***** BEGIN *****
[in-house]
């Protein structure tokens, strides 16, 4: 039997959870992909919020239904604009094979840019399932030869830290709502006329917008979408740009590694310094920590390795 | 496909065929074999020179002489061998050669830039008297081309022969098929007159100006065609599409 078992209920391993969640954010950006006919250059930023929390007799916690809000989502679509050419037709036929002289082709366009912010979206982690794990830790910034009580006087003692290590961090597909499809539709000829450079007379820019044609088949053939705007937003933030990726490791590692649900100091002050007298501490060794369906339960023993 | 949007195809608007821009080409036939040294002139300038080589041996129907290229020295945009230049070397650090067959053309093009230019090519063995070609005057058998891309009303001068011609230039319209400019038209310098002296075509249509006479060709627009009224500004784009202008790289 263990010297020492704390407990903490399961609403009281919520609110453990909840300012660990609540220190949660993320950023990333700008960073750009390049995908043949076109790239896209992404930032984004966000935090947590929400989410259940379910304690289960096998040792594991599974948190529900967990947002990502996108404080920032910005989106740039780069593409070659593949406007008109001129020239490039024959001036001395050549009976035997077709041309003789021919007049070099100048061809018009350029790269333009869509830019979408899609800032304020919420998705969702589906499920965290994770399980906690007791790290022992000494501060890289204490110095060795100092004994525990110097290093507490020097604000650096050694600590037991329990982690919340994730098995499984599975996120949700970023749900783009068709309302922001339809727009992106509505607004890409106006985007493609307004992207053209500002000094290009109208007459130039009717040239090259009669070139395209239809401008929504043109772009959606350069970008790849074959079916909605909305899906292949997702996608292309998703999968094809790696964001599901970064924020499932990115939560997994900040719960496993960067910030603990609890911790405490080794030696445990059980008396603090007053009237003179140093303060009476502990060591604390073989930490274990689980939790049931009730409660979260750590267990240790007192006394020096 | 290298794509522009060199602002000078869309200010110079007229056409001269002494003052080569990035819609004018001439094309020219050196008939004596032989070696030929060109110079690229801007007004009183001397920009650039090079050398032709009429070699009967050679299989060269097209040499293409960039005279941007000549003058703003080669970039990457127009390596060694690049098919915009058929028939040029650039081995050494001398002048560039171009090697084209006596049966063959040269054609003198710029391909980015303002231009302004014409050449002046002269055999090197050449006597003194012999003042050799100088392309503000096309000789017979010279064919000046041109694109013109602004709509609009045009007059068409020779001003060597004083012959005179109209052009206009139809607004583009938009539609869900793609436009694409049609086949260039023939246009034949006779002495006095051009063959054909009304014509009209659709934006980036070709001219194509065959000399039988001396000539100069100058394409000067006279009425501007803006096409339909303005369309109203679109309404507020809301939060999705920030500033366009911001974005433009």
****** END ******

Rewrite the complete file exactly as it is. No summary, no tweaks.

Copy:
[in-house]
């Protein structure tokens, strides 16, 4: 039997959870992909919020239904604009094979840019399932030869830290709502006329917008979408740009590694310094920590390795 | 496909065929074999020179002489061998050669830039008297081309022969098929007159100006065609599409 078992209920391993969640954010950006006919250059930023929390007799916690809000989502679509050419037709036929002289082709366009912010979206982690794990830790910034009580006087003692290590961090597909499809539709000829450079007379820019044609088949053939705007937003933030990726490791590692649900100091002050007298501490060794369906339960023993 | 949007195809608007821009080409036939040294002139300038080589041996129907290229020295945009230049070397650090067959053309093009230019090519063995070609005057058998891309009303001068011609230039319209400019038209310098002296075509249509006479060709627009009224500004784009202008790289 263990010297020492704390407990903490399961609403009281919520609110453990909840300012660990609540220190949660993320950023990333700008960073750009390049995908043949076109790239896209992404930032984004966000935090947590929400989410259940379910304690289960096998040792594991599974948190529900967990947002990502996108404080920032910005989106740039780069593409070659593949406007008109001129020239490039024959001036001395050549009976035997077709041309003789021919007049070099100048061809018009350029790269333009869509830019979408899609800032304020919420998705969702589906499920965290994770399980906690007791790290022992000494501060890289204490110095060795100092004994525990110097290093507490020097604000650096050694600590037991329990982690919340994730098995499984599975996120949700970023749900783009068709309302922001339809727009992106509505607004890409106006985007493609307004992207053209500002000094290009109208007459130039009717040239090259009669070139395209239809401008929504043109772009959606350069970008790849074959079916909605909305899906292949997702996608292309998703999968094809790696964001599901970064924020499932990115939560997994900040719960496993960067910030603990609890911790405490080794030696445990059980008396603090007053009237003179140093303060009476502990060591604390073989930490274990689980939790049931009730409660979260750590267990240790007192006394020096 | 290298794509522009060199602002000078869309200010110079007229056409001269002494003052080569990035819609004018001439094309020219050196008939004596032989070696030929060109110079690229801007007004009183001397920009650039090079050398032709009429070699009967050679299989060269097209040499293409960039005279941007000549003058703003080669970039990457127009390596060694690049098919915009058929028939040029650039081995050494001398002048560039171009090697084209006596049966063959040269054609003198710029391909980015303002231009302004014409050449002046002269055999090197050449006597003194012999003042050799100088392309503000096309000789017979010279064919000046041109694109013109602004709509609009045009007059068409020779001003060597004083012959005179109209052009206009139809607004583009938009539609869900793609436009694409049609086949260039023939246009034949006779002495006095051009063959054909009304014509009209659709934006980036070709001219194509065959000399039988001396000539100069100058394409000067006279009425501007803006096409339909303005369309109203679109309404507020809301939060999705920030500033366009911001974005433009």